Culture and Difference: Critical Perspectives on the Bicultural Experience in the United States

Culture and Difference: Critical Perspectives on the Bicultural Experience in the United States

Culture and Difference: Critical Perspectives on the Bicultural Experience in the United States

Culture and Difference: Critical Perspectives on the Bicultural Experience in the United States

Synopsis

The yearning to remember who we are is not easily detected in the qualitative dimensions of focus groups and ethnographic research methods; nor is it easily measured in standard quantified scientific inquiry. It is deeply rooted, obscured by layer upon layer of human efforts to survive the impact of historical amnesia induced by the dominant policies and practices of advanced capitalism and postmodern culture. Darder's introduction sets the tone by describing the formation of "Warriors for Gringostroika" and "The New Mestizas." In the words of Anzaldua, "those who cross over, pass over . . . the confines of the normal.'" Critical essays follow by Mexicanas, poets, activists, and educators of all colors and persuasions. The collection coming out of the good work of the Southern California University system relates to all locales and spectrums of the human condition and will no doubt inspire excellent creativity of knowing and remembering among all who chance to read any part thereof.

Excerpt

Henry A. Giroux

Increasingly, the fractured realities that constitute diverse cultural traditions and experiences have called into question the meaning of national identity, what it means to be an American, and how as educators we address the formation of new publics of difference as a defining principle of democratic society. For many of us, the tropes of border and borderland suggest a sense of flux, movement, and in-betweenness in which it becomes increasingly difficult for any singular notion of ethnicity, class, gender, or culture to "inhabit any claim to identity in [a] (post)modern world" (Bhabha, 1994, p. 15). Many conservatives and liberals see in the emerging claims to difference a threat to national identity and what it means to be an American. Difference in this context becomes transgressive because it infringes on the norms of the monocultural status quo and in doing so unsettles and calls into question the institutions, histories, languages, and social relationships that produce the process of "othering." What must be clear here is cultural differences that cannot be managed, assimilated, or incorporated as fashion and spectacle become dangerous because they offer the possibilities through language, social movements, and radical cultural work to challenge borders that are racist, sexist, hierarchical, and oppressive.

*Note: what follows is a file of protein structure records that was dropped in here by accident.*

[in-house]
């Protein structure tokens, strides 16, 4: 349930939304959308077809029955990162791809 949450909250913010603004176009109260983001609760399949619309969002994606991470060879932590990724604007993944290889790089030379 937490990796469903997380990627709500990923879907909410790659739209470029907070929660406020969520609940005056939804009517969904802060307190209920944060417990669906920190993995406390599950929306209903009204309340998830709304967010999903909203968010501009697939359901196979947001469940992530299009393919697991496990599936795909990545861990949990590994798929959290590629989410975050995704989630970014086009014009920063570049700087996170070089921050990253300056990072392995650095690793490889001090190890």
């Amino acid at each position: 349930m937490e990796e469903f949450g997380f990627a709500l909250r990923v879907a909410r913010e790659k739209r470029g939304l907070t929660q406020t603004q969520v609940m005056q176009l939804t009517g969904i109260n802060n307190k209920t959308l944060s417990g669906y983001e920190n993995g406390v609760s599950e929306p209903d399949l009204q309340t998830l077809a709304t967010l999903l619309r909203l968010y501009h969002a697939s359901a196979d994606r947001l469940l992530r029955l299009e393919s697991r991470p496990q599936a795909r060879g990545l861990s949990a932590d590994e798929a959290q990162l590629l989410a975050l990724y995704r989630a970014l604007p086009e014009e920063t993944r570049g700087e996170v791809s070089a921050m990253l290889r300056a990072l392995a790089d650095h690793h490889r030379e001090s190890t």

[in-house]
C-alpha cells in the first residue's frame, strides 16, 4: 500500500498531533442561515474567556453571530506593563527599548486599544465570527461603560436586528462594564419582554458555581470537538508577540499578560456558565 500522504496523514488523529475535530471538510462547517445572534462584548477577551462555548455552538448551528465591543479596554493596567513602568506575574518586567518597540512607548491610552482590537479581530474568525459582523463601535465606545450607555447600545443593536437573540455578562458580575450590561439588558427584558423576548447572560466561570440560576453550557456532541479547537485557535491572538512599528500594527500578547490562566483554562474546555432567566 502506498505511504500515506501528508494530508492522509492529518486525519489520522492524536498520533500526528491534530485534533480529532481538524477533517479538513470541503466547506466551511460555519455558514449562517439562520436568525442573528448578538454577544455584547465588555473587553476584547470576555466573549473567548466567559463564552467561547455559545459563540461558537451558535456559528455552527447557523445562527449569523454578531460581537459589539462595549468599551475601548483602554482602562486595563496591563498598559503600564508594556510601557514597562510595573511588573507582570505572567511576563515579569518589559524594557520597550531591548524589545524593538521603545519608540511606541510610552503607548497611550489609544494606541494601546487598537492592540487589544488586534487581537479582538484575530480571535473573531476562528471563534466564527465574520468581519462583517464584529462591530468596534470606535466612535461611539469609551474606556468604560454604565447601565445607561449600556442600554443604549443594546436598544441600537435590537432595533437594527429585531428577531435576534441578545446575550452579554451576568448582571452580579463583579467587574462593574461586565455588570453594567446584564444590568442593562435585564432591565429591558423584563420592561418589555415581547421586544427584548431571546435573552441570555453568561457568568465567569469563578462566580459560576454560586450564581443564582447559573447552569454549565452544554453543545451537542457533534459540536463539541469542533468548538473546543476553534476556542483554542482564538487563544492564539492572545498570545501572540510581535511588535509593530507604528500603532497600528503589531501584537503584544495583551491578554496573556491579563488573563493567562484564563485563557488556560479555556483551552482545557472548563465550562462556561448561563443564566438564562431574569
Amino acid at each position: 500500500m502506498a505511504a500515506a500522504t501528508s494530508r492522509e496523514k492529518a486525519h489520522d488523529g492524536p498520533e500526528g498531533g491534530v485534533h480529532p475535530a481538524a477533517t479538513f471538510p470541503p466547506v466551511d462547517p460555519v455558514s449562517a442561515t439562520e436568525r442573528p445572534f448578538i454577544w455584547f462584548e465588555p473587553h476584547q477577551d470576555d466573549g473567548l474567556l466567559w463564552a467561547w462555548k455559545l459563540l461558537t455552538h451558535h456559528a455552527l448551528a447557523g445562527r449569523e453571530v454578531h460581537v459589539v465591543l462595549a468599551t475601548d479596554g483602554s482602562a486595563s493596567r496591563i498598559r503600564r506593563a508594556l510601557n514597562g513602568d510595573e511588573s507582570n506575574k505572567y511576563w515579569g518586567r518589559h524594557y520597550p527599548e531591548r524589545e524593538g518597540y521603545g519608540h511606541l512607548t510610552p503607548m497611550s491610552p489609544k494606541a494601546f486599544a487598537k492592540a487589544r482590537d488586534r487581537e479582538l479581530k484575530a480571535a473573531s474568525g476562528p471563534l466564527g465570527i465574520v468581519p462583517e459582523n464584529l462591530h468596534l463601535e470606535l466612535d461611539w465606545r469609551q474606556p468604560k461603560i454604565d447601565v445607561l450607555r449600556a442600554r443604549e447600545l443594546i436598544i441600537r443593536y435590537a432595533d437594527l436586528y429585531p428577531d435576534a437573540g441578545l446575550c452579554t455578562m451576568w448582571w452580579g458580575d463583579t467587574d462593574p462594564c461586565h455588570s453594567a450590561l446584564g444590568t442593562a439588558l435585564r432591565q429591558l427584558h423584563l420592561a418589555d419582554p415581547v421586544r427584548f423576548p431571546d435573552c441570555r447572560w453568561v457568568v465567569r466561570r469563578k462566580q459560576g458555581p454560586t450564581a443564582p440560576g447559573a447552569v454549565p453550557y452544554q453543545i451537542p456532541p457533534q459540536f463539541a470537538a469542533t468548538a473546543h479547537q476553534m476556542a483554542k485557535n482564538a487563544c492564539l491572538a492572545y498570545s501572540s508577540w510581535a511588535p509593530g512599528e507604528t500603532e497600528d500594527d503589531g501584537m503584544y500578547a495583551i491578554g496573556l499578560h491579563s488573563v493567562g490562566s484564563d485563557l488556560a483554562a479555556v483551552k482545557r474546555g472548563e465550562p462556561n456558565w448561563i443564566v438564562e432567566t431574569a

When cultural differences are not linked to primordial identities, they function as sites of complexity and dialogue, as identities formed in transit. It is precisely within such an in-between space that "social differences are at once a vision and a construction that takes you 'beyond' yourself in order to return, in a spirit of revision and reconstruction, to the political conditions of the present" (Bhabha, 1994, p. 16). What is significnt about the relationship between politics and difference in this formulation is that questions of identity and community, inclusion and exclusion, voice and representations, exceed . . .

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